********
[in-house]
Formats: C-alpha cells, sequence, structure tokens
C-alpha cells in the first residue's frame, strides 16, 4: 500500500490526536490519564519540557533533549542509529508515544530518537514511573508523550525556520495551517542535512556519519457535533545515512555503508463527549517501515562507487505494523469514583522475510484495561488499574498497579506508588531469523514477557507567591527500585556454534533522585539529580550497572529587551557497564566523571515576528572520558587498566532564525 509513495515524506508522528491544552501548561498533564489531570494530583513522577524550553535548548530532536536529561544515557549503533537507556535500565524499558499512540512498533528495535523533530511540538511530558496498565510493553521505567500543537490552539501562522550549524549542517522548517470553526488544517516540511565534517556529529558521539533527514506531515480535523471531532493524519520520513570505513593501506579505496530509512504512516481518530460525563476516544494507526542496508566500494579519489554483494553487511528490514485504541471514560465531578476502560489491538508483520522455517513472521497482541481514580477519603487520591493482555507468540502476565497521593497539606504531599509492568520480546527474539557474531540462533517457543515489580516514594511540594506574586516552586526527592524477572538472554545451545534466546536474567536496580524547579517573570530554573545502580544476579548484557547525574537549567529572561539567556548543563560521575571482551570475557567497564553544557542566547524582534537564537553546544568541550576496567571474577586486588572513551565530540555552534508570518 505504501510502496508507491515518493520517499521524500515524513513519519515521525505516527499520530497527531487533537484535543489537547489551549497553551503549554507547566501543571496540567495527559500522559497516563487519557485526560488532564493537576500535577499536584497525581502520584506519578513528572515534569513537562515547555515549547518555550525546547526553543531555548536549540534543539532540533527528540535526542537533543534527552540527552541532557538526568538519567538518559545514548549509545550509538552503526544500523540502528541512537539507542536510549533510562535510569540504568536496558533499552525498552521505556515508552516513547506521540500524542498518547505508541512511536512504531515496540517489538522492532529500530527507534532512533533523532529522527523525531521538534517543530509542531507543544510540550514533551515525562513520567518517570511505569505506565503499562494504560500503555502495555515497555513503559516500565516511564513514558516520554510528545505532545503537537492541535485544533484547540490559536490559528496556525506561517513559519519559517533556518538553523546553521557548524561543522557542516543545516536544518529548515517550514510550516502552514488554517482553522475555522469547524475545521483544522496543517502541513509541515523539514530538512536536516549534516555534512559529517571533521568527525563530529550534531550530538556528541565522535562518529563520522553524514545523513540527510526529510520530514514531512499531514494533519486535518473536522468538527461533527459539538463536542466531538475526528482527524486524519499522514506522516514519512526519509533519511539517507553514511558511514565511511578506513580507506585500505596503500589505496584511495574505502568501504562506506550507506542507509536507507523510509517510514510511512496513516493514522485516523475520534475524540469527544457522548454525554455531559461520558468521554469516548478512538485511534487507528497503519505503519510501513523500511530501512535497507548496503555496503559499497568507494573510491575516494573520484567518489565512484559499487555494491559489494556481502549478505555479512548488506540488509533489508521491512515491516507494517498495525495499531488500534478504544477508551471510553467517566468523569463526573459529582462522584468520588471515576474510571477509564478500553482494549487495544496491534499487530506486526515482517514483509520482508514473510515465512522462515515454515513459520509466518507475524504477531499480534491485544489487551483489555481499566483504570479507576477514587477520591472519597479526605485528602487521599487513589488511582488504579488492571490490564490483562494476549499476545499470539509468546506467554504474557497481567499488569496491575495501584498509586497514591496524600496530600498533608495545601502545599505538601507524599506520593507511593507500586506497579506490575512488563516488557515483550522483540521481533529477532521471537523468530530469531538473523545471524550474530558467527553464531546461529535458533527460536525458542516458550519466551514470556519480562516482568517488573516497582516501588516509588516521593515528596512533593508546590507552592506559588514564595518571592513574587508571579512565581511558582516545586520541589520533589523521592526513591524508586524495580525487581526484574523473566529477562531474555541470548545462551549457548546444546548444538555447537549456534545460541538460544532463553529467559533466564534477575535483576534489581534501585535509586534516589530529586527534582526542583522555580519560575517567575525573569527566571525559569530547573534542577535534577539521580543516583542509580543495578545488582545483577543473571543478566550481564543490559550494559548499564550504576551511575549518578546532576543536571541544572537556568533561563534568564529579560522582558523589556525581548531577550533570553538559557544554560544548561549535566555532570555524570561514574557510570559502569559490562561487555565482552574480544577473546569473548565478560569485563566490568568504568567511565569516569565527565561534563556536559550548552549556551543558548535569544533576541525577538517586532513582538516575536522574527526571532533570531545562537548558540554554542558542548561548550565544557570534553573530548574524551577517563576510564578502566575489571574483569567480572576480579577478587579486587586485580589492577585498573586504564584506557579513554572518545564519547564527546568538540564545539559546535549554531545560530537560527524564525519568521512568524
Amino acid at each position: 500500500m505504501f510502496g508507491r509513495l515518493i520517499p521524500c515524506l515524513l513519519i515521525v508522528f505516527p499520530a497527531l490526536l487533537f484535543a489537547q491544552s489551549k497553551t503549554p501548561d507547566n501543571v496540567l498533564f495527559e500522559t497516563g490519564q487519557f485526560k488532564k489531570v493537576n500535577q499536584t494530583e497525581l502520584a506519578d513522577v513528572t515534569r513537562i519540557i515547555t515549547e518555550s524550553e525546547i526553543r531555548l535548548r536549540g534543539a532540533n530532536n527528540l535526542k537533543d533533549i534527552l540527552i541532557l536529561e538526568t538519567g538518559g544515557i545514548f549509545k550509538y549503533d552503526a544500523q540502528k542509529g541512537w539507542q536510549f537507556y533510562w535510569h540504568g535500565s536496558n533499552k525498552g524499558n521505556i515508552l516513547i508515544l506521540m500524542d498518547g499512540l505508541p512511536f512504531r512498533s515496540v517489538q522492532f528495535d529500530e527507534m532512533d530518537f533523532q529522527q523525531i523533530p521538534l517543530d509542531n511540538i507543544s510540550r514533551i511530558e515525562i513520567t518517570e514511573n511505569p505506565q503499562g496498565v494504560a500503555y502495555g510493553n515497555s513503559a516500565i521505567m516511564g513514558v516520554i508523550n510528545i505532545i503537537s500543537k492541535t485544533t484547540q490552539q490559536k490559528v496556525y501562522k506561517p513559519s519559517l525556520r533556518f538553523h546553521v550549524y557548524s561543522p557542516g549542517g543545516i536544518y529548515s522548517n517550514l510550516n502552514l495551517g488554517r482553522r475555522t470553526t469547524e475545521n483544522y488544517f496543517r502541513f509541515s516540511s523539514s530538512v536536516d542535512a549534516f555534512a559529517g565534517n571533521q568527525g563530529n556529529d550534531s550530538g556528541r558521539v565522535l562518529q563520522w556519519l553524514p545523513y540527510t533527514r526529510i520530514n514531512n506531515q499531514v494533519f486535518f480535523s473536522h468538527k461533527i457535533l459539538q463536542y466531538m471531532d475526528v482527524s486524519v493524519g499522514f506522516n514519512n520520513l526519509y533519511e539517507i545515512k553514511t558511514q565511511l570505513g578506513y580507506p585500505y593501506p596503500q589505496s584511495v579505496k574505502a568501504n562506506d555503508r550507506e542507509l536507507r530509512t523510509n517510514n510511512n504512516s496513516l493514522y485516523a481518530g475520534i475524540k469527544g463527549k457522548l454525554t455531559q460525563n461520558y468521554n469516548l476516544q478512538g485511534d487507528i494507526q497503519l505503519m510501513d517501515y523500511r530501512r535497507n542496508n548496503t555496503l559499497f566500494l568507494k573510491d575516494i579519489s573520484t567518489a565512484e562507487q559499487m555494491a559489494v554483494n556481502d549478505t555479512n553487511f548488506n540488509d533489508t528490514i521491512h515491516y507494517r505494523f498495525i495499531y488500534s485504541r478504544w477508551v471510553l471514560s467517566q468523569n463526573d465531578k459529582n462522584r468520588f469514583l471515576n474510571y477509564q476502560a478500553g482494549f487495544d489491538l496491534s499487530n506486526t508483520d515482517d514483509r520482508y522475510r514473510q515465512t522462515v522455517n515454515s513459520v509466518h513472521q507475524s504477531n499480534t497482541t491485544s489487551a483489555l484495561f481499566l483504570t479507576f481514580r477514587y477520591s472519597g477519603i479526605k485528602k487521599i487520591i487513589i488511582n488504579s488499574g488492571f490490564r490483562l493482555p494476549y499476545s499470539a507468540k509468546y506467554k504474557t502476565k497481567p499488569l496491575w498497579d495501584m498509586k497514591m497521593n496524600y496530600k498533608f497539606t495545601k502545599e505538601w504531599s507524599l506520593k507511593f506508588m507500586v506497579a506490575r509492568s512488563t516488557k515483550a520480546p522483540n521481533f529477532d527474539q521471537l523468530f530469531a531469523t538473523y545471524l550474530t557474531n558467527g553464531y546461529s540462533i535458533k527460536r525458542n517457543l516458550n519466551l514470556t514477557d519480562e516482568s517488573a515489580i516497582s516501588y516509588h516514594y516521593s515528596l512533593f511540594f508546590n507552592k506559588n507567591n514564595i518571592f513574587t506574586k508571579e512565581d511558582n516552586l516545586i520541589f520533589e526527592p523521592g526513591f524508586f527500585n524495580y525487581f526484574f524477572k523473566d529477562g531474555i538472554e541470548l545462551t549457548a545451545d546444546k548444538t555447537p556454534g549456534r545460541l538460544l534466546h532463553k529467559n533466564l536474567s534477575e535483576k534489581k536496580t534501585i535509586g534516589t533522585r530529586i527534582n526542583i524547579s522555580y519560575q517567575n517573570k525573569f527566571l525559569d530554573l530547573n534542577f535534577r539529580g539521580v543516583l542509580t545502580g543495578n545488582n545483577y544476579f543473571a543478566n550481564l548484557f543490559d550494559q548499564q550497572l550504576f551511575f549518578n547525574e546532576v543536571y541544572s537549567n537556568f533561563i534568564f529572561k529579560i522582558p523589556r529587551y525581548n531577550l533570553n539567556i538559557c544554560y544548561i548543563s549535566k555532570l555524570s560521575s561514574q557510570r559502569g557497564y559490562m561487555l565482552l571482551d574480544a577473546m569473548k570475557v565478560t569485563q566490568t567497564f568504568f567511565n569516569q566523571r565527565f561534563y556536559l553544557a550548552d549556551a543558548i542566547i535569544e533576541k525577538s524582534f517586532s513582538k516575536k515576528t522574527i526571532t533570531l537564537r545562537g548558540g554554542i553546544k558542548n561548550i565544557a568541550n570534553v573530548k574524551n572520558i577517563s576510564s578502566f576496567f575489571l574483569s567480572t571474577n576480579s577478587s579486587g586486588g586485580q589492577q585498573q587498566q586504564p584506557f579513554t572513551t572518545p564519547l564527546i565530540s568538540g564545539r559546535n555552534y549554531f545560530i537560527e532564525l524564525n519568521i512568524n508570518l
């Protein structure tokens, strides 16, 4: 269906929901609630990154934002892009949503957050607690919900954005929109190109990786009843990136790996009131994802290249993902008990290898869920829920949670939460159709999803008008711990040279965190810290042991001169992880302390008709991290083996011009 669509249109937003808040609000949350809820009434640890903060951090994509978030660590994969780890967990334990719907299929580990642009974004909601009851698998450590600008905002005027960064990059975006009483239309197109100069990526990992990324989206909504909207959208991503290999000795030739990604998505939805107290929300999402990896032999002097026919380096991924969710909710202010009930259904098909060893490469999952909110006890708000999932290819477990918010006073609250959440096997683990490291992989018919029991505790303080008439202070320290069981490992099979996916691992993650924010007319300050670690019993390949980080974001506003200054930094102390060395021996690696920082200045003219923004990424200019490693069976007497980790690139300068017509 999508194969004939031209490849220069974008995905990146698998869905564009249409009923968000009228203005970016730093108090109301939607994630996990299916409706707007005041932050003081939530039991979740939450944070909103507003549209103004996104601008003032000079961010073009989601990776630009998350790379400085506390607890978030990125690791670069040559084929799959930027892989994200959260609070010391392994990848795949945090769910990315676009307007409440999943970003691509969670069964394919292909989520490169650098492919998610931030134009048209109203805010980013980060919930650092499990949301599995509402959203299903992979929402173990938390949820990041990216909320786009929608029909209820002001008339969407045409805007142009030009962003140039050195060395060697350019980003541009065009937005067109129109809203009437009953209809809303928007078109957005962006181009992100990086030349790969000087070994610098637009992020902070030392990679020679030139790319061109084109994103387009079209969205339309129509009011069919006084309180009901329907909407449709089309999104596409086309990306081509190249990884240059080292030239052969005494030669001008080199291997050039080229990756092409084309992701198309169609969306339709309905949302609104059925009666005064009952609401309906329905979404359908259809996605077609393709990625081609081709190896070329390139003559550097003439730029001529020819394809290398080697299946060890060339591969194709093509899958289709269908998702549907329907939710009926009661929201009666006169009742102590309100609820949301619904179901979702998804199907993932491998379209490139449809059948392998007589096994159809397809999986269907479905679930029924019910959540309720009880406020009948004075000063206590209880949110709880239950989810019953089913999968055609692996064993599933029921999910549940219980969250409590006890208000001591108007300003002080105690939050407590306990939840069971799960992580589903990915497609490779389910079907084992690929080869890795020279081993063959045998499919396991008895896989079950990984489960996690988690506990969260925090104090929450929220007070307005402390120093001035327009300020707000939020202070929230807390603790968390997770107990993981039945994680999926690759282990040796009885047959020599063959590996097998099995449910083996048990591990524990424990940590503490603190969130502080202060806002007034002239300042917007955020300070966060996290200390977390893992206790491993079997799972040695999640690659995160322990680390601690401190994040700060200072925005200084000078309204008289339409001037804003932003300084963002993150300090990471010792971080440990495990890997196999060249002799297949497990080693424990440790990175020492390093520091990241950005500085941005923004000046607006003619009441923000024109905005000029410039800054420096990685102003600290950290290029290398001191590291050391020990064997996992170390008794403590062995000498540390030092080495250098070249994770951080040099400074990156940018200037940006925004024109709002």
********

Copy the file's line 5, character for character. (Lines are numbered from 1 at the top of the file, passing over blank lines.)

């Protein structure tokens, strides 16, 4: 269906929901609630990154934002892009949503957050607690919900954005929109190109990786009843990136790996009131994802290249993902008990290898869920829920949670939460159709999803008008711990040279965190810290042991001169992880302390008709991290083996011009 669509249109937003808040609000949350809820009434640890903060951090994509978030660590994969780890967990334990719907299929580990642009974004909601009851698998450590600008905002005027960064990059975006009483239309197109100069990526990992990324989206909504909207959208991503290999000795030739990604998505939805107290929300999402990896032999002097026919380096991924969710909710202010009930259904098909060893490469999952909110006890708000999932290819477990918010006073609250959440096997683990490291992989018919029991505790303080008439202070320290069981490992099979996916691992993650924010007319300050670690019993390949980080974001506003200054930094102390060395021996690696920082200045003219923004990424200019490693069976007497980790690139300068017509 999508194969004939031209490849220069974008995905990146698998869905564009249409009923968000009228203005970016730093108090109301939607994630996990299916409706707007005041932050003081939530039991979740939450944070909103507003549209103004996104601008003032000079961010073009989601990776630009998350790379400085506390607890978030990125690791670069040559084929799959930027892989994200959260609070010391392994990848795949945090769910990315676009307007409440999943970003691509969670069964394919292909989520490169650098492919998610931030134009048209109203805010980013980060919930650092499990949301599995509402959203299903992979929402173990938390949820990041990216909320786009929608029909209820002001008339969407045409805007142009030009962003140039050195060395060697350019980003541009065009937005067109129109809203009437009953209809809303928007078109957005962006181009992100990086030349790969000087070994610098637009992020902070030392990679020679030139790319061109084109994103387009079209969205339309129509009011069919006084309180009901329907909407449709089309999104596409086309990306081509190249990884240059080292030239052969005494030669001008080199291997050039080229990756092409084309992701198309169609969306339709309905949302609104059925009666005064009952609401309906329905979404359908259809996605077609393709990625081609081709190896070329390139003559550097003439730029001529020819394809290398080697299946060890060339591969194709093509899958289709269908998702549907329907939710009926009661929201009666006169009742102590309100609820949301619904179901979702998804199907993932491998379209490139449809059948392998007589096994159809397809999986269907479905679930029924019910959540309720009880406020009948004075000063206590209880949110709880239950989810019953089913999968055609692996064993599933029921999910549940219980969250409590006890208000001591108007300003002080105690939050407590306990939840069971799960992580589903990915497609490779389910079907084992690929080869890795020279081993063959045998499919396991008895896989079950990984489960996690988690506990969260925090104090929450929220007070307005402390120093001035327009300020707000939020202070929230807390603790968390997770107990993981039945994680999926690759282990040796009885047959020599063959590996097998099995449910083996048990591990524990424990940590503490603190969130502080202060806002007034002239300042917007955020300070966060996290200390977390893992206790491993079997799972040695999640690659995160322990680390601690401190994040700060200072925005200084000078309204008289339409001037804003932003300084963002993150300090990471010792971080440990495990890997196999060249002799297949497990080693424990440790990175020492390093520091990241950005500085941005923004000046607006003619009441923000024109905005000029410039800054420096990685102003600290950290290029290398001191590291050391020990064997996992170390008794403590062995000498540390030092080495250098070249994770951080040099400074990156940018200037940006925004024109709002």